I think it’s safe to say that Robert Francis “Beto” O’Rourke’s bid to unseat Gov. Greg Abbott isn’t playing out the way Democrats were hoping it would. Polling shows Abbott with a steady lead between 7 and 11 points, and the Republican has received support from at least 50% of survey respondents in the last five statewide polls. O’Rourke’s embrace of new gun control laws even while hedging on his 2020 presidential campaign pledge to ban and confiscate AR-15s and other modern sporting rifles hasn’t moved the needle, even as those same surveys suggest Texans are supportive of some gun control measures like raising the age to purchase a semi-automatic rifle from 18 to 21. Now the Texas media is pondering whether a couple of celebrity endorsements could tip the race towards O’Rourke.
Harry Styles is riding the “watermelon sugar high” of Beto O’Rourke’s gubernatorial campaign, endorsing the Democratic challenger during his fifth performance at the Moody Center Sunday. O’Rourke made a surprise appearance during the concert, appearing on the jumbo screen in the pit.
It was the second of two celebrity endorsements Sunday, coming just hours after Willie Nelson joined O’Rourke for a “Vote ‘Em Out” campaign rally and political endorsement. But what’s the weight of these endorsements at this stage in the election?
“Celebrity endorsements work best when they’re done early and a lot of people haven’t made up their minds,” said Brian Smith, a political science professor at St. Edward’s University. “Because when we see candidates without a lot of name recognition, having a celebrity or somebody famous come out and endorse that candidate will give them instant credibility.”
In other words, don’t expect these endorsements to make much of an impact. O’Rourke is a known entity in Texas politics, and one who’s managed to raise his profile even as he’s lost a Senate race against Ted Cruz and ended his presidential campaign before the first 2020 primary was held. Moreover, while I’ll always have a soft spot in my heart for Willie Nelson (he was my mom’s favorite country artist when I was growing up), I think it’s fair to say that his ability to influence Texas elections is slim to none. The last Democratic governor in the Lone Star State was Ann Richards, who left office in 1995, and neither Nelson or any other celebrity endorsers have been able to elevate Democratic candidates to victory.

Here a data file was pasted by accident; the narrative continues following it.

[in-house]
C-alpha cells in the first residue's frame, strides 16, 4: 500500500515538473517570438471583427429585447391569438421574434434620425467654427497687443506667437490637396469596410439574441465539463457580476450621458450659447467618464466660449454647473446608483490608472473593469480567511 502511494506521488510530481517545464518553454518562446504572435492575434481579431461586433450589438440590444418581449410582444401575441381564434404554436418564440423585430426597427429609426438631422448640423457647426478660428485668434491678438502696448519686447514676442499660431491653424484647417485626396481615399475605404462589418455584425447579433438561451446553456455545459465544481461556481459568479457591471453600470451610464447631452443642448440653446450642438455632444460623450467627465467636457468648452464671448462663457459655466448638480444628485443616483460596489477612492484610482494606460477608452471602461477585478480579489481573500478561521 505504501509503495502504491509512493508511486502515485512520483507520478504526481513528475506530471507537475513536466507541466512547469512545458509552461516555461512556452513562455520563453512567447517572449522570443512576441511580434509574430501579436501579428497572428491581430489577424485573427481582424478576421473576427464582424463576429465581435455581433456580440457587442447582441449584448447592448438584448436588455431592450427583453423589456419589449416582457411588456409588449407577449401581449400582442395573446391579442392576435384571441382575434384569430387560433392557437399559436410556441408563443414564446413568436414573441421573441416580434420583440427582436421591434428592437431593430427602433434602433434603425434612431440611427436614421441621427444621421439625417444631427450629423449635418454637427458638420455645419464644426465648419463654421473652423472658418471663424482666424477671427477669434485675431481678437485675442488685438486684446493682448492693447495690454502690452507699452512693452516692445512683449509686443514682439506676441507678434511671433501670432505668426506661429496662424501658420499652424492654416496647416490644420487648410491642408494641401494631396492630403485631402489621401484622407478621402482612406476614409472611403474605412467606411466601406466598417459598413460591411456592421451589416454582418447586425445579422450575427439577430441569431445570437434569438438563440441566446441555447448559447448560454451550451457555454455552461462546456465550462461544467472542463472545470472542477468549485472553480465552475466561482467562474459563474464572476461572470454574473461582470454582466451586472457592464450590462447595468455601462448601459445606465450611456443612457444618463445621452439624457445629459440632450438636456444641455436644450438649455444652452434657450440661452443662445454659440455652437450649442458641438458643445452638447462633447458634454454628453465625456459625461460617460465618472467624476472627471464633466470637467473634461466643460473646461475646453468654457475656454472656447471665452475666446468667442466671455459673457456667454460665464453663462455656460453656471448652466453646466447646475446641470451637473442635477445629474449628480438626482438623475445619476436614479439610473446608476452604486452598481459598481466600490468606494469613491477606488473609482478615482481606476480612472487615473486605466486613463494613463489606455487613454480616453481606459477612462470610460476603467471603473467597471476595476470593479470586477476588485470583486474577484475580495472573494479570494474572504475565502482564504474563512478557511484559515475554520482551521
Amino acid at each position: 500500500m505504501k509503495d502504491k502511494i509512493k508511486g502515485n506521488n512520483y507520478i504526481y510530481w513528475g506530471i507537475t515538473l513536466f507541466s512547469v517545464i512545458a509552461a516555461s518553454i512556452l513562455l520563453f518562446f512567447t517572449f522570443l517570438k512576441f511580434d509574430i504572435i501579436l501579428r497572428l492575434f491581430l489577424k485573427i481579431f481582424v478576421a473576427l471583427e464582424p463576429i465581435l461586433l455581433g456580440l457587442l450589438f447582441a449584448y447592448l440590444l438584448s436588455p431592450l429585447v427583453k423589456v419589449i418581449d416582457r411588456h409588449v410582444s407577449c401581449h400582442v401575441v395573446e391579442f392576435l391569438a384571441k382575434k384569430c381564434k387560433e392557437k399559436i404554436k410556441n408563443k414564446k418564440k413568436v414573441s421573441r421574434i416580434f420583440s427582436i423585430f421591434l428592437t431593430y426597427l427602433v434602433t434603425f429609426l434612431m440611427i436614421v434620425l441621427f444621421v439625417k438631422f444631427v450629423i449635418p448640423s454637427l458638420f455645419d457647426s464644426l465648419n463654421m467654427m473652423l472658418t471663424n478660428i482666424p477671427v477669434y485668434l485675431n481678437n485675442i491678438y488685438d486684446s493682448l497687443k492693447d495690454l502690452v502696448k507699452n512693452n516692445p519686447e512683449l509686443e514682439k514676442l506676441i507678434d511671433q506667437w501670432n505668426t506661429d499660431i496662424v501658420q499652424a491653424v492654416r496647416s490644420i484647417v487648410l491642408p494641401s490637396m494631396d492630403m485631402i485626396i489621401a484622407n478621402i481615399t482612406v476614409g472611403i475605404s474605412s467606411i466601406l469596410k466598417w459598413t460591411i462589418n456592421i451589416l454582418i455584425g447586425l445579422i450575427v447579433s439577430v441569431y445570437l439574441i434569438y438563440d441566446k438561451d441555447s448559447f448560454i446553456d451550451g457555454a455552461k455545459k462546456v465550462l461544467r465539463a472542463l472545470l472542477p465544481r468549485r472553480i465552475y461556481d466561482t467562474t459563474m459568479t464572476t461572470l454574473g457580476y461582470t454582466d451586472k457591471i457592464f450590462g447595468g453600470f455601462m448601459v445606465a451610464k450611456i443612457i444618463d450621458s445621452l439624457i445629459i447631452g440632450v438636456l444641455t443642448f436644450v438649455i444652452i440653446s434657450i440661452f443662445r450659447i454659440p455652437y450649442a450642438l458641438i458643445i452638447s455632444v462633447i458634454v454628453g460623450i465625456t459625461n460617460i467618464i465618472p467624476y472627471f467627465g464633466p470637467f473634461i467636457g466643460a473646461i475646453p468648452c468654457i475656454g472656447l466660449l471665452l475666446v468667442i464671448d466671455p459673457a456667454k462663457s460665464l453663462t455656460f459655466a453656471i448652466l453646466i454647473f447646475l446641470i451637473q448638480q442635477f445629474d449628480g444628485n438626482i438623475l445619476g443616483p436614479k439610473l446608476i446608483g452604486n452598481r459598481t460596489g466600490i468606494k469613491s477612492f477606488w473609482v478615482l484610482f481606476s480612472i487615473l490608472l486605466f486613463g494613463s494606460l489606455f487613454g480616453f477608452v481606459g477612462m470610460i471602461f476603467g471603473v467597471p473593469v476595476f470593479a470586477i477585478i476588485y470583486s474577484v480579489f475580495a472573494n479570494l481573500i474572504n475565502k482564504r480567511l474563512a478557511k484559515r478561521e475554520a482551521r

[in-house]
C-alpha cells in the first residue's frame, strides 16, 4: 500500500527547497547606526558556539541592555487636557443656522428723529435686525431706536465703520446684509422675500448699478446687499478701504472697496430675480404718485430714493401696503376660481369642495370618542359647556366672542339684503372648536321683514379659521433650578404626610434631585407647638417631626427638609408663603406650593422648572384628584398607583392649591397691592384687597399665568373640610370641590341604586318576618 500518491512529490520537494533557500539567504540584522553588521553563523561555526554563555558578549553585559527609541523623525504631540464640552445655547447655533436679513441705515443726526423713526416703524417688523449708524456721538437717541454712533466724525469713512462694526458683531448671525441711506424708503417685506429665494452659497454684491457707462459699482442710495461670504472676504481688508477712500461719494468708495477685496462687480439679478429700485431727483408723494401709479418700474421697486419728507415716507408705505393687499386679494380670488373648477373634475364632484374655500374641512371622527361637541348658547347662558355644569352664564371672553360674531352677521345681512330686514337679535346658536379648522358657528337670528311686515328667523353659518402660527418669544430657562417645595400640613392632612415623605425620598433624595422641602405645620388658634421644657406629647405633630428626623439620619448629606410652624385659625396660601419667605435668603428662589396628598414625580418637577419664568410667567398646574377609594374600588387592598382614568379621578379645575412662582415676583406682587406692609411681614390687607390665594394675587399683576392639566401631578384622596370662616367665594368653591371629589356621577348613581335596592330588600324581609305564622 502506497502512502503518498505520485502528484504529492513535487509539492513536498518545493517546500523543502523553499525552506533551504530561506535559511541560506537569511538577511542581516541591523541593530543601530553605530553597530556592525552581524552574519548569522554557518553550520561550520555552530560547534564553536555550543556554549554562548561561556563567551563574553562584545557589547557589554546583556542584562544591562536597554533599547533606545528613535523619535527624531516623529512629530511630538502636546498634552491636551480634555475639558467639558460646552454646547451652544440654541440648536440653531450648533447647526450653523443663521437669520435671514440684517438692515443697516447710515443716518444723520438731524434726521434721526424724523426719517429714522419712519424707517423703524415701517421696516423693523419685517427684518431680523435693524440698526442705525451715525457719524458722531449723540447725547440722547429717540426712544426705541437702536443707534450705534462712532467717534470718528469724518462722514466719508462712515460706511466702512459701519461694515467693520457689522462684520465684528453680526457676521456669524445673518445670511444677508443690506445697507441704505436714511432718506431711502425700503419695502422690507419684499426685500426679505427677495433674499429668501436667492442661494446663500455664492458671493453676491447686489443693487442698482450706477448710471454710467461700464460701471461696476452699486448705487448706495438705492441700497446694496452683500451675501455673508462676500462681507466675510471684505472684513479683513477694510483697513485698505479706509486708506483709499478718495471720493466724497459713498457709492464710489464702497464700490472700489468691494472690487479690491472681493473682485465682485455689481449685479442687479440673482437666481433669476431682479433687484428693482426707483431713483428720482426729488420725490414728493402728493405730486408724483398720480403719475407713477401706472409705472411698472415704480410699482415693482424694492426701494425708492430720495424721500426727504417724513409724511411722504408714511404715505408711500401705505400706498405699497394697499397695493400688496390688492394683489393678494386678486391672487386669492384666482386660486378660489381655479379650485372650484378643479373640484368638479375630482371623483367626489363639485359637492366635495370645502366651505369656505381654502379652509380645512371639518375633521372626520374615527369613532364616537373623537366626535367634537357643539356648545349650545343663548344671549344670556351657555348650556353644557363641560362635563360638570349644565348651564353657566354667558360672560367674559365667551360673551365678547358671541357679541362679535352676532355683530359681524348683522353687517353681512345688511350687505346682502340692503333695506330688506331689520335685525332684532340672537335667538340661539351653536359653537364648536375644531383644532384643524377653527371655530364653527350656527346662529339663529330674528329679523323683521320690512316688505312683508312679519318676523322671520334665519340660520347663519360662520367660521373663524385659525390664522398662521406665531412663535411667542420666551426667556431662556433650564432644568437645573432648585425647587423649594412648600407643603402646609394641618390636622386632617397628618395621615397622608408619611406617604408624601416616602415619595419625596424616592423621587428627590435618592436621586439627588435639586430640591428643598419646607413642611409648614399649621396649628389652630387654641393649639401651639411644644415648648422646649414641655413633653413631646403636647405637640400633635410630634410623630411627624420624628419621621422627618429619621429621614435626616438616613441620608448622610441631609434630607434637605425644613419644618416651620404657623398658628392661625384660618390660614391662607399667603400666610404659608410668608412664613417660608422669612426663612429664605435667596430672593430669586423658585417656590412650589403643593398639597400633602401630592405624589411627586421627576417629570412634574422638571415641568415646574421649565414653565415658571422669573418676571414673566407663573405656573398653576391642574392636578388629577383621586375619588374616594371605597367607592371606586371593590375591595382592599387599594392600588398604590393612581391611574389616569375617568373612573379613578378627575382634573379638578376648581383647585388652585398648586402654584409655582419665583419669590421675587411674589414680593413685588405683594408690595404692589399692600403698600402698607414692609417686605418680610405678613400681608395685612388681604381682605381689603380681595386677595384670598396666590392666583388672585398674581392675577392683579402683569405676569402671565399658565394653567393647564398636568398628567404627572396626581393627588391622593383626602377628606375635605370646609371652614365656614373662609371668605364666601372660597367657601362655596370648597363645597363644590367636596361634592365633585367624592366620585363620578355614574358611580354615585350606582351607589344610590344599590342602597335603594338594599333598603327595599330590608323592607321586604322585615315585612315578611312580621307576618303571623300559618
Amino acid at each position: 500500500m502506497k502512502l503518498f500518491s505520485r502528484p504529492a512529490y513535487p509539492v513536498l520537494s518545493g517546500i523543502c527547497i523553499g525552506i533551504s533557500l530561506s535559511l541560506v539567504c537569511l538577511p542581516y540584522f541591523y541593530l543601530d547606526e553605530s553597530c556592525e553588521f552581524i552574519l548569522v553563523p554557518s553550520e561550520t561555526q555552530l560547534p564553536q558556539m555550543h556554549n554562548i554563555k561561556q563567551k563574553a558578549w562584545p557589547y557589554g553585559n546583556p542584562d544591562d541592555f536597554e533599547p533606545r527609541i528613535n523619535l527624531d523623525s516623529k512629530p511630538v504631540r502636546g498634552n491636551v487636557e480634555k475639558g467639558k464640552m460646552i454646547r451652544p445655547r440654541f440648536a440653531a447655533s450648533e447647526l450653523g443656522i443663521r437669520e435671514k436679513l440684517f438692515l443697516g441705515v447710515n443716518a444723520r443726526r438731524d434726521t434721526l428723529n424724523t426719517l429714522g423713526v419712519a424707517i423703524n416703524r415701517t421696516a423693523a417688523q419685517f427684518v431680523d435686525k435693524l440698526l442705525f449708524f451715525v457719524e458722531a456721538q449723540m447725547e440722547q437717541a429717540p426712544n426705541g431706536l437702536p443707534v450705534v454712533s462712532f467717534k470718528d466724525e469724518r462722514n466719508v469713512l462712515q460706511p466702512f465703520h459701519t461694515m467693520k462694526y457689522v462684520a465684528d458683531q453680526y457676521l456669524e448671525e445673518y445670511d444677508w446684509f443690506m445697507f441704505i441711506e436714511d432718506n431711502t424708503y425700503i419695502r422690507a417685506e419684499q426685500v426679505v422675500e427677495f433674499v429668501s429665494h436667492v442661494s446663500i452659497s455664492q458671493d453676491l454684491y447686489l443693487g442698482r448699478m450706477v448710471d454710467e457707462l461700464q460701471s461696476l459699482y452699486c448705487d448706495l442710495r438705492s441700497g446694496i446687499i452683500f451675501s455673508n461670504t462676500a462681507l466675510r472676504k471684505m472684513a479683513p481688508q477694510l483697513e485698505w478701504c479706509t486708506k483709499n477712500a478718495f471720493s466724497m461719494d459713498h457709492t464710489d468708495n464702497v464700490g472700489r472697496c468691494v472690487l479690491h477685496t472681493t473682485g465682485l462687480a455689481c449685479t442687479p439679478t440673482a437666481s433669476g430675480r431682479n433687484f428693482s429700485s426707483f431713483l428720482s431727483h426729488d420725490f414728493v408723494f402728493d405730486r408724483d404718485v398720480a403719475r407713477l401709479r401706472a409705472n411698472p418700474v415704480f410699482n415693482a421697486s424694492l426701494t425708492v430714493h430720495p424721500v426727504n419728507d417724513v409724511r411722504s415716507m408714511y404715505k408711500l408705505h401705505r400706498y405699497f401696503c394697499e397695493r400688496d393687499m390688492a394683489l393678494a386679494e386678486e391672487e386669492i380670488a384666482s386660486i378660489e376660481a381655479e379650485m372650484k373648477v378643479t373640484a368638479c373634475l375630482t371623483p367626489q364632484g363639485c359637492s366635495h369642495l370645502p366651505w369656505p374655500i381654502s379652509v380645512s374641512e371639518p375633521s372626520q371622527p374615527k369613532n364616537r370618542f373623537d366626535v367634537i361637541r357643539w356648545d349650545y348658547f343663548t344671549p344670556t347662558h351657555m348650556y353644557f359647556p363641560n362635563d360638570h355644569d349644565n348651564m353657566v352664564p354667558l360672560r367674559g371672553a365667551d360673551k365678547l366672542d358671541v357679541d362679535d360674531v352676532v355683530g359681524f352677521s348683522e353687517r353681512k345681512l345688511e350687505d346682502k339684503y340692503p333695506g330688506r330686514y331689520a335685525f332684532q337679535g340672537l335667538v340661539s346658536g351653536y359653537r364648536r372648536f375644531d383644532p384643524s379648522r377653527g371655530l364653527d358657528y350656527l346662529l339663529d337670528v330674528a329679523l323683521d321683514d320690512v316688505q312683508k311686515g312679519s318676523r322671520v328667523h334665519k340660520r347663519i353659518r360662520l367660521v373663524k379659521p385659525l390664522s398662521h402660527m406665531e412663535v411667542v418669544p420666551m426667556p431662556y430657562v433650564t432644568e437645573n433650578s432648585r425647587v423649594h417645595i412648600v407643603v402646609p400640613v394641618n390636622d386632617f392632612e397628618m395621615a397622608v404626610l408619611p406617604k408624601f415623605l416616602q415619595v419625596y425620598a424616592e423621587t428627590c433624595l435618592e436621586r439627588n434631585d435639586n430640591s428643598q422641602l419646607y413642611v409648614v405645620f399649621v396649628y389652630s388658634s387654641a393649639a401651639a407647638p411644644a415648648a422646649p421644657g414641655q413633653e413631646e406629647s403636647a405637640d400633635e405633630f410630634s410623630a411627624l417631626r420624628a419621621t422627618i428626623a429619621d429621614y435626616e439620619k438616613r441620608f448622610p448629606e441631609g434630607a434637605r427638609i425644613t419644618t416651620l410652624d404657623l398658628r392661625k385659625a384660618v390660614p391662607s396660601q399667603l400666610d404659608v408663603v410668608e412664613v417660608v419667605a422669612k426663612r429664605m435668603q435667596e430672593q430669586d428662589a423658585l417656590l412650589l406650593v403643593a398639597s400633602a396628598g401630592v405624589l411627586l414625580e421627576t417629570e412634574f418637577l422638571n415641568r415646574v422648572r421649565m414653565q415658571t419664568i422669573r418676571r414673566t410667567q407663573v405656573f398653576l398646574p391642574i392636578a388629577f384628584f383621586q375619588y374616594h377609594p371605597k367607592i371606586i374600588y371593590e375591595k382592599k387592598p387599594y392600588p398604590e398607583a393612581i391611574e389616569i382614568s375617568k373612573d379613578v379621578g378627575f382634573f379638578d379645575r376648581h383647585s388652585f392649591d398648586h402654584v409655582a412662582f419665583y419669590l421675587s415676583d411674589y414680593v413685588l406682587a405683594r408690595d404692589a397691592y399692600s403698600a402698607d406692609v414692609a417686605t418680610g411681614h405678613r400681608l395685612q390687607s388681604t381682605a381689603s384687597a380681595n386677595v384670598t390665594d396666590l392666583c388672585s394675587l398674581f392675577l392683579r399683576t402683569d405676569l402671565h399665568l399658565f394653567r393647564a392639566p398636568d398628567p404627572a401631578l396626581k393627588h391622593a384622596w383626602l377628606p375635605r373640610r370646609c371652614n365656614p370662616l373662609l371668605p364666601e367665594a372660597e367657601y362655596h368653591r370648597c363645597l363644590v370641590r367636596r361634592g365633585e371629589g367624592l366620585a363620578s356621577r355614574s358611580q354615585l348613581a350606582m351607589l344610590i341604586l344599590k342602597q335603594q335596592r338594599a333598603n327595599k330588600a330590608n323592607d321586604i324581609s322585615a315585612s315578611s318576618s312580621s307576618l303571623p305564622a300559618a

It’s even more amusing to me that some in the media think that Harry Styles, who isn’t even a Texas voter (or a U.S. citizen) is going to serve as O’Rourke’s kingmaker.
Those who are fans of Styles are likely already familiar with some of his politics, which have been on display throughout his Austin residency at the Moody Center. For his Love On Tour, Styles has partnered with the nonprofit Everytown for Gun Safety, which advocates for gun control in an effort to reduce gun violence.
Styles has also vocalized his support for abortion access at his Austin shows, telling concertgoers they have the right to make decisions regarding their own bodies.
“I know that there are hard things out there at the moment, and I would like to remind you to take a look around this room,” Styles said. “You are not alone at any point. Do not let anyone tell you what you can and cannot do with your body.”
Apparently that doesn’t include gun control activists telling you how you can and cannot protect your own body, which is perfectly fine for Styles and his anti-gun buddies.
Styles’ endorsement has already been criticized by the Republican National Committee, with RNC spokesperson Macarena Martinez saying in a statement: “Beto has shown Texans that his priority is cozying up to coastal elites and celebrities. We’ll see in a few short weeks how many are left standing around him when he loses for the third time in November.”
I don’t want Texas gun owners to get too cocky. It’s still entirely possible for O’Rourke to eke out a victory, especially if Second Amendment supporters get complacent over the next few weeks. Celebrity endorsements won’t put Robert Francis “Beto” O’Rourke over the top, but gun owner apathy could, and it’s critically important for Second Amendment supporters to stay engaged and involved right up through Election Day.